MediaTek's standard lets your devices share their hardware

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MediaTek's standard lets your devices share their hardware

There are plenty of standards for sharing your media collection between devices, but what if you want to borrow a device's camera or display? MediaTek thinks it has an answer. Its new CrossMount standard lets devices share their hardware and software when they're on the same WiFi network, letting you use whichever components make sense in a given situation. You can use your phone's mic to dictate voice commands to your TV, for example, or use your phone's webcam for a video chat on your tablet.

CrossMount is an open standard based on the Universal Plug and Play (UPnP) standard you probably have in some of your existing gear, so it might be easy to implement when it's available in the third quarter of the year. A few big East Asian TV and mobile device makers have already hopped on the bandwagon, including Changhong, Hisense, Lenovo and TCL. With that said, it's hard to know if anyone else will bite. There are still a lot of other companies that haven't signed on, and big names like Samsung or LG may prefer to use in-house tech for any device sharing.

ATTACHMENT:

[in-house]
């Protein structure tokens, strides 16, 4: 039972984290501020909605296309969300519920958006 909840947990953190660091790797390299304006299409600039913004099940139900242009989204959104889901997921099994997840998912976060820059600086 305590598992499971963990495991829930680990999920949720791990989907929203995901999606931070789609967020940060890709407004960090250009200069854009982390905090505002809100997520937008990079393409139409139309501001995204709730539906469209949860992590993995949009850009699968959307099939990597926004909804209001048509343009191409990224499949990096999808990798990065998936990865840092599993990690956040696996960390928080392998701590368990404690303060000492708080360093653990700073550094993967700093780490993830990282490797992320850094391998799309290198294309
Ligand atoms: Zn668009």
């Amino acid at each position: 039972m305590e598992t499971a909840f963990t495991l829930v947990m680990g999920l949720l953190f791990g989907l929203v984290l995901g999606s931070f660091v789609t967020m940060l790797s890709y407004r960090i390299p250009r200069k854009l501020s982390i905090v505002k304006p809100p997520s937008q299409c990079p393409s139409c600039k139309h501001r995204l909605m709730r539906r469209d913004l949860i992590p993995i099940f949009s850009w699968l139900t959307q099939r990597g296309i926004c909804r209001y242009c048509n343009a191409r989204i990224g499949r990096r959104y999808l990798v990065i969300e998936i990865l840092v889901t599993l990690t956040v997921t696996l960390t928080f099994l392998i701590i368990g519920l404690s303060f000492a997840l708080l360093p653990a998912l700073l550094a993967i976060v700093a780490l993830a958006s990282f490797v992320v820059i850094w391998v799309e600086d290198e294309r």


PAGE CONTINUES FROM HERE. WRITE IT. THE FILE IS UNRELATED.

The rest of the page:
Not that MediaTek is putting all its eggs in one basket -- it has a few chips in store as well. The darling is the MT8173, a 64-bit processor that's supposedly the "highest performing" CPU you can get in a tablet. It mates two high-end Cortex-A72 cores with two low-power Cortex-A53 cores to deliver about six times (!) the performance of last year's MT8125, or enough to handle 4K video with ease. And fans of mid-range phones might like the MT6753, an eight-core 64-bit Cortex-A53 processor. Neither is available just yet, though. The MT6753 won't reach devices you can buy until the second quarter of the year, while the range-topping MT8173 isn't poised to show up until the second half.

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